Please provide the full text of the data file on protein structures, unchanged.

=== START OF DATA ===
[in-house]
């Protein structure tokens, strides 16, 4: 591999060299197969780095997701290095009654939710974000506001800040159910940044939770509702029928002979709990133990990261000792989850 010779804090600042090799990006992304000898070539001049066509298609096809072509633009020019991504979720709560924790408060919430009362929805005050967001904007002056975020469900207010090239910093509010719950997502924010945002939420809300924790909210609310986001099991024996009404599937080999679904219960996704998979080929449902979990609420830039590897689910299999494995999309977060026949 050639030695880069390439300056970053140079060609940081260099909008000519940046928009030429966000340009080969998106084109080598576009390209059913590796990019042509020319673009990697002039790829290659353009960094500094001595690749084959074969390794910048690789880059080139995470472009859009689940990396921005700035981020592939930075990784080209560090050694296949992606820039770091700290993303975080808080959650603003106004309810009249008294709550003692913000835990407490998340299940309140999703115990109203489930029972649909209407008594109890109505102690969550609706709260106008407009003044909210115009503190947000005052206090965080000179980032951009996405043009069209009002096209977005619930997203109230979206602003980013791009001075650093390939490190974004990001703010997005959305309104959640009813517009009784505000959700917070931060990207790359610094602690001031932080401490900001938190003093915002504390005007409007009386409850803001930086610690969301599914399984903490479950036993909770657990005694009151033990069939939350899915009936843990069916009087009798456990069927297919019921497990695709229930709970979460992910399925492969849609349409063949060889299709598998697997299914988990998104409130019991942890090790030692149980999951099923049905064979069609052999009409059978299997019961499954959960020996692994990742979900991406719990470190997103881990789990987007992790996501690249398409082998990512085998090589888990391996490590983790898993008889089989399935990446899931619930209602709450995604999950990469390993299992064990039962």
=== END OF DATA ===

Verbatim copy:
[in-house]
């Protein structure tokens, strides 16, 4: 591999060299197969780095997701290095009654939710974000506001800040159910940044939770509702029928002979709990133990990261000792989850 010779804090600042090799990006992304000898070539001049066509298609096809072509633009020019991504979720709560924790408060919430009362929805005050967001904007002056975020469900207010090239910093509010719950997502924010945002939420809300924790909210609310986001099991024996009404599937080999679904219960996704998979080929449902979990609420830039590897689910299999494995999309977060026949 050639030695880069390439300056970053140079060609940081260099909008000519940046928009030429966000340009080969998106084109080598576009390209059913590796990019042509020319673009990697002039790829290659353009960094500094001595690749084959074969390794910048690789880059080139995470472009859009689940990396921005700035981020592939930075990784080209560090050694296949992606820039770091700290993303975080808080959650603003106004309810009249008294709550003692913000835990407490998340299940309140999703115990109203489930029972649909209407008594109890109505102690969550609706709260106008407009003044909210115009503190947000005052206090965080000179980032951009996405043009069209009002096209977005619930997203109230979206602003980013791009001075650093390939490190974004990001703010997005959305309104959640009813517009009784505000959700917070931060990207790359610094602690001031932080401490900001938190003093915002504390005007409007009386409850803001930086610690969301599914399984903490479950036993909770657990005694009151033990069939939350899915009936843990069916009087009798456990069927297919019921497990695709229930709970979460992910399925492969849609349409063949060889299709598998697997299914988990998104409130019991942890090790030692149980999951099923049905064979069609052999009409059978299997019961499954959960020996692994990742979900991406719990470190997103881990789990987007992790996501690249398409082998990512085998090589888990391996490590983790898993008889089989399935990446899931619930209602709450995604999950990469390993299992064990039962």